For one end of the age spectrum, Hilton has an alluring, come-hither look. We'll just leave it at that. Also appealing to many is her pedigree and wealth, the American princess quality of being born into an unattainable caste. Some want to see what that's about, others want to make fun of it, some hope she'll slip on a banana peel and smudge her $1,000 makeup.
Granddaughter of Barron Hilton, owner of the upscale worldwide hotel chain, Paris Hilton had a brief career as a model and acted in a few B-grade movies. She grew up in Beverly Hills and New York, where the family lived primarily in the Waldorf Astoria Hotel. She's heir to a reported $50 million. "I love the fact that someone out there has a totally rich life unlike mine," says Eilene, 22, a college graduate who works at a health maintenance organization. "It makes me glad that [somebody] can do whatever they want, whenever they want. I also love that she is rich and beautiful."
Whatever she wants is not always what somebody else wants, which is part of her appeal too: She's a bit of a rebel with a checkbook. For years, she was known for thumbing her nose at the snootier side of Big Money America - by appearing at parties and celebrity events in states of inebriation and (un)dress that made the pearl-and-earrings crowd blush.
Three years ago, Hilton provided an equal-opportunity insult to low-brow America, with the TV series "The Simple Life." Hilton and friend Nicole Richie (daughter of pop singer Lionel Richie) left behind their lives of privilege and lived on a small farm in Arkansas. They did everyday chores - such as cleaning stalls, milking cows, meeting small town blokes, hanging out in feed stores.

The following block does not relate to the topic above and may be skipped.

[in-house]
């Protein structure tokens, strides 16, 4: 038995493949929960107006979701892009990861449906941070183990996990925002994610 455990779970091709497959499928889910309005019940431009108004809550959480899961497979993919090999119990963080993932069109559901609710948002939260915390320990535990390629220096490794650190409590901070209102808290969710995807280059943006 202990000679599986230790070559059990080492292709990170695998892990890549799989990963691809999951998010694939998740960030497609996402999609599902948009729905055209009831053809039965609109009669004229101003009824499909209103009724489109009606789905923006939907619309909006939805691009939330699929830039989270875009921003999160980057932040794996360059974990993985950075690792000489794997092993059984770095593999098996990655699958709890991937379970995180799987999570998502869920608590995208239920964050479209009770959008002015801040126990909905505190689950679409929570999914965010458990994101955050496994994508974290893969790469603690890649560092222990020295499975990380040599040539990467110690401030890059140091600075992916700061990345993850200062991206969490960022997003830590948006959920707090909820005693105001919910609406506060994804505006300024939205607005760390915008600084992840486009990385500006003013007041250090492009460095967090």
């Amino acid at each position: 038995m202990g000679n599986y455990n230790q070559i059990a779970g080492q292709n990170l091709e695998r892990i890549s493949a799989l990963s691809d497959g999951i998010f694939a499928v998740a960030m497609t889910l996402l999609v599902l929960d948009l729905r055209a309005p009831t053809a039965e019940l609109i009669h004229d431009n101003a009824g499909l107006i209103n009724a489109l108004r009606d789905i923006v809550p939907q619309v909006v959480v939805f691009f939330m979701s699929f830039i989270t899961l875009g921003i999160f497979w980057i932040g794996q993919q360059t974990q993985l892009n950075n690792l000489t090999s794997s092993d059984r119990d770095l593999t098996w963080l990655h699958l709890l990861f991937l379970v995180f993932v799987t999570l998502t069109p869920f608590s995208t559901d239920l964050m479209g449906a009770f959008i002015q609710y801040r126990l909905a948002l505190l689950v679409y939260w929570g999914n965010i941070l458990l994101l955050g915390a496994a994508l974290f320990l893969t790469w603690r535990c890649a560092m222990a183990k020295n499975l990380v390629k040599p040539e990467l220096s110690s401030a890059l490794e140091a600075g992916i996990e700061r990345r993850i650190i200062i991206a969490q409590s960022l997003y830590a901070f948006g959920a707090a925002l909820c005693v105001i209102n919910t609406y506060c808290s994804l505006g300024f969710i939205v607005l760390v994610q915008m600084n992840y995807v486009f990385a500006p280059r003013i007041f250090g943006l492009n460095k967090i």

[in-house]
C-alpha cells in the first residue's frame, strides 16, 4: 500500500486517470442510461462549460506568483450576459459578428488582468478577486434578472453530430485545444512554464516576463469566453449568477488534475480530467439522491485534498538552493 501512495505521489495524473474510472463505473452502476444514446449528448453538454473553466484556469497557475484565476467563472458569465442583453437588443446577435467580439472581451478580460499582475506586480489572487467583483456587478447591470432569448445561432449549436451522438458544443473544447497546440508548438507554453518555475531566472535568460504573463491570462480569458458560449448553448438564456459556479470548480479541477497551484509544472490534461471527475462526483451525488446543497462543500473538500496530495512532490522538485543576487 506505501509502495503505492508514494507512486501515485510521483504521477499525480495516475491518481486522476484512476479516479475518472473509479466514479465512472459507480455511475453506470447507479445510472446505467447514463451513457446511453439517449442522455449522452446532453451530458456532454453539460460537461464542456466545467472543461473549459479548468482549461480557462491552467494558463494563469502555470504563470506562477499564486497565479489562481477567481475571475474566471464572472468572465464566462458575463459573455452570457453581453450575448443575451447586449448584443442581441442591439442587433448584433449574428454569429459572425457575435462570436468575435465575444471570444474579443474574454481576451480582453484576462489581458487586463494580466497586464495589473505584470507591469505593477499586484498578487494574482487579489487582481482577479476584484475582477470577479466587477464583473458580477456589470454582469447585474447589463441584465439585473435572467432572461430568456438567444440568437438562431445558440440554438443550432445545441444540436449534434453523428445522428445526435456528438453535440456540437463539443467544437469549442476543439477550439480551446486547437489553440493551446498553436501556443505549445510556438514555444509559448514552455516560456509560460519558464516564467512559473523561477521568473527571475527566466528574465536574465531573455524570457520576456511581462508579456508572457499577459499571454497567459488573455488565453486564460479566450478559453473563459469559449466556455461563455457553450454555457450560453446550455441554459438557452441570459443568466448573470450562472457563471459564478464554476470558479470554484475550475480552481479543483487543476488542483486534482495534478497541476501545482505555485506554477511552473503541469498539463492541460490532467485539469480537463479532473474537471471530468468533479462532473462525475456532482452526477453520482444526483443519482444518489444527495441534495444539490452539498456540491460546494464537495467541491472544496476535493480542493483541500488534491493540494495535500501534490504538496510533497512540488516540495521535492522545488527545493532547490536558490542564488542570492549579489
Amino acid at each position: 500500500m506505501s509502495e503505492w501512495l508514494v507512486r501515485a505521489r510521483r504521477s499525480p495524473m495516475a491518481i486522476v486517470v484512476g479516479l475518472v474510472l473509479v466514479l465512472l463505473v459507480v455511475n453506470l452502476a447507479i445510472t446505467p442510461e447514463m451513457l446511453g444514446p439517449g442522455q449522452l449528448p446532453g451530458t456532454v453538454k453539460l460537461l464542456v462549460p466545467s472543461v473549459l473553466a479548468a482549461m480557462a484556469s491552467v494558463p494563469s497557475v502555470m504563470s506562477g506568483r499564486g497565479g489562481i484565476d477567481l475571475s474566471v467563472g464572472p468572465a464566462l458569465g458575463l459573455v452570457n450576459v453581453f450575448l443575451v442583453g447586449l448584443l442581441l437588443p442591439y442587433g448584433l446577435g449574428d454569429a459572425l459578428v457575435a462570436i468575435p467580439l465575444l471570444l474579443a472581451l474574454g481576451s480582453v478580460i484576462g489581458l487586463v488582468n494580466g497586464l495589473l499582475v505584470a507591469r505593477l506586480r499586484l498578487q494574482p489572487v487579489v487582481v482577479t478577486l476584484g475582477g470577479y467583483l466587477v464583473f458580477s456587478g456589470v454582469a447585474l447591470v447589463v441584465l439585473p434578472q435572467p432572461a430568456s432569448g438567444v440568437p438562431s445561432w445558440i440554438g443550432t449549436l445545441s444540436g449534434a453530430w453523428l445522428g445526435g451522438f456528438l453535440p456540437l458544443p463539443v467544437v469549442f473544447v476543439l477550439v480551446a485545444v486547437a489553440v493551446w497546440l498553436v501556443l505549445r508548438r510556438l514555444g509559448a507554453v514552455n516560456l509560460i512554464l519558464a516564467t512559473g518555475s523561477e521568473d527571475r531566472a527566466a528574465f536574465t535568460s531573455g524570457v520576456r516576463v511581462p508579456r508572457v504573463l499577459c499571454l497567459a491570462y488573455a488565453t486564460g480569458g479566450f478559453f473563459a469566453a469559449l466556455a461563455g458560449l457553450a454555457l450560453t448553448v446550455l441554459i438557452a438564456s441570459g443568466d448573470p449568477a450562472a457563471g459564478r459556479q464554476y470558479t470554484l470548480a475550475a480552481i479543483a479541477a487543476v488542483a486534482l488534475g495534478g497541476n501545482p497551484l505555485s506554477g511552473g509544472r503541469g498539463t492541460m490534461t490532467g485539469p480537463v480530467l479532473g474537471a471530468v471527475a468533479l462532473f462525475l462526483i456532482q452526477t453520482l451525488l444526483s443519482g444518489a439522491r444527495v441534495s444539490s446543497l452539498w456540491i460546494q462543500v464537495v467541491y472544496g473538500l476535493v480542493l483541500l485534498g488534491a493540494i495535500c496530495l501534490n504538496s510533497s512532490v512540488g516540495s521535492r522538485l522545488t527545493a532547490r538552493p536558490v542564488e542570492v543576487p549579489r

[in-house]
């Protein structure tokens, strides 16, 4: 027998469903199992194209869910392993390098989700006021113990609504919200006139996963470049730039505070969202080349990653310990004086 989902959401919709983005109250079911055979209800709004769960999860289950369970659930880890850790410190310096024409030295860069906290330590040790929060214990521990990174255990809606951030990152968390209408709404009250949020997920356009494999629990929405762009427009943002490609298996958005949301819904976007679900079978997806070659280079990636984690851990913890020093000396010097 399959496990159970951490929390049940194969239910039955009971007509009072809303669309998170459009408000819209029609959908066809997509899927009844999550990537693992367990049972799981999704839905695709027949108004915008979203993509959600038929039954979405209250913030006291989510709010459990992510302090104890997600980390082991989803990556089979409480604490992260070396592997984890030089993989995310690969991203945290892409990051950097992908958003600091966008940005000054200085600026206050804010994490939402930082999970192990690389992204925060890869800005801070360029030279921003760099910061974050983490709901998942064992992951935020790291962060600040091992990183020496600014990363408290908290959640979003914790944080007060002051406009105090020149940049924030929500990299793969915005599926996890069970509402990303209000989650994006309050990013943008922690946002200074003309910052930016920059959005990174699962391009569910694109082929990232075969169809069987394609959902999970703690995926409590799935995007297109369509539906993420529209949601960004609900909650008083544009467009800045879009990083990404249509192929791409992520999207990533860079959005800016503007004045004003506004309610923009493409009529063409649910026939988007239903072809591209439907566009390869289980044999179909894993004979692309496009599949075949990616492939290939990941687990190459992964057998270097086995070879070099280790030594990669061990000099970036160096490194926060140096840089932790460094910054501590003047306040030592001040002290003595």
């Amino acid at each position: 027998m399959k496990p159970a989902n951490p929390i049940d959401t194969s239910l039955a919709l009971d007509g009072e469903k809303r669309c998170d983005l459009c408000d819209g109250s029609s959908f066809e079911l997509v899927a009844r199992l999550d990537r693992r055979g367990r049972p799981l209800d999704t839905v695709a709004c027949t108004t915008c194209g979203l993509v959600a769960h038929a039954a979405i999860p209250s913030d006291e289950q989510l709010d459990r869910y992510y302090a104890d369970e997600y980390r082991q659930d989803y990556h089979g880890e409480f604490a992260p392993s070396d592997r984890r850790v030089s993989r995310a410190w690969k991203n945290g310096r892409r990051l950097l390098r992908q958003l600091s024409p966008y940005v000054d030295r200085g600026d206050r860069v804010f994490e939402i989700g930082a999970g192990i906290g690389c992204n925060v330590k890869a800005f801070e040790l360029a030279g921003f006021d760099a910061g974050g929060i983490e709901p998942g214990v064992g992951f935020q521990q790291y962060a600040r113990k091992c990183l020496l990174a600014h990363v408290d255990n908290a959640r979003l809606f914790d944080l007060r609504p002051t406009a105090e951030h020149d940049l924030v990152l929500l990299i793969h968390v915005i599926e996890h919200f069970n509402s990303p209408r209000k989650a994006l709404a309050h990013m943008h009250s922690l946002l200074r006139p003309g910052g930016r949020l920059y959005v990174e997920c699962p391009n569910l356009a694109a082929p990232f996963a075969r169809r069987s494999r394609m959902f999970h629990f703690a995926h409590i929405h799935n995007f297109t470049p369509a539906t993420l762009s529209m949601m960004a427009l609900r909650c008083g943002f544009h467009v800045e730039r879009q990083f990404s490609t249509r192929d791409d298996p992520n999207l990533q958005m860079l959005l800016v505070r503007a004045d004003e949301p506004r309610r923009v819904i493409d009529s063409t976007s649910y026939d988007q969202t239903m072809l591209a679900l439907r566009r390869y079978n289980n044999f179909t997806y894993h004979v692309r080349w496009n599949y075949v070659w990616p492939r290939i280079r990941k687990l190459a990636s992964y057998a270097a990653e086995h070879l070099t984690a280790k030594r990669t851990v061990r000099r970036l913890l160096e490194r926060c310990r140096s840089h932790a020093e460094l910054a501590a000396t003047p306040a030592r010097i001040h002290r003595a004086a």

The mall gang here loved it.
"She was hilarious in that show because she made fun of rich America and poor America at the same time," says 21-year-old Tommy W. in an oft-heard sentiment here. "There was a very knowing, human quality to her that made you like her just for being her."
Soon after her television debut, Hilton was caught in compromising positions with her boyfriend on a videotape that found its way onto the Internet. Alongside embarrassment, law-suits, and Hilton family hand-wringing came a boost in ratings and more notoriety for Hilton. A Carls Jr. Hamburger ad with Paris washing a car in a skimpy swimsuit has also fanned the notoriety quotient.
"She does what she wants when she wants and doesn't apologize for being overindulgent," says Alyssa Shelasky, Entertainment Writer for Us Weekly. "Kids all over America live vicariously through that."
That "oh yeah!" quality produces an "oh, no!" moral dilemma that you can see on the faces of several fathers in this line.
"No comment," says Randy Wilcox, a phone company employee standing next to 12-year-old daughter Veronica when asked if he wants his daughter to grow up to be like Paris Hilton. Yet he has brought her here for her birthday.
"I don't want my daughter to be like that," he says. "But hey, I wanted Elvis's autograph when I was a kid, and I didn't grow up to be like Elvis."
After another hour of investigating the moral implications of American celebrity (that is, waiting in line), I meet Hilton myself. For a moment, I sympathize with what a life in front of exploding flashbulbs could do to anyone's head. "What's the best thing about being Paris Hilton?" I ask, reaching across the small table for my autographed photo. She pauses.
"That I've been lucky enough to have so much handed to me," she says with a smile so bright you could almost hear harps. It could have been Glinda back in Oz, except there was no bubble, wand, or crown.
Back home hours later, I tell my 15-year-old son where I have been. He grabs the photo from my hands and bolts from the room, with an explanation that could have saved me the trip.
"Duh, dude ... it's Paris Hilton!"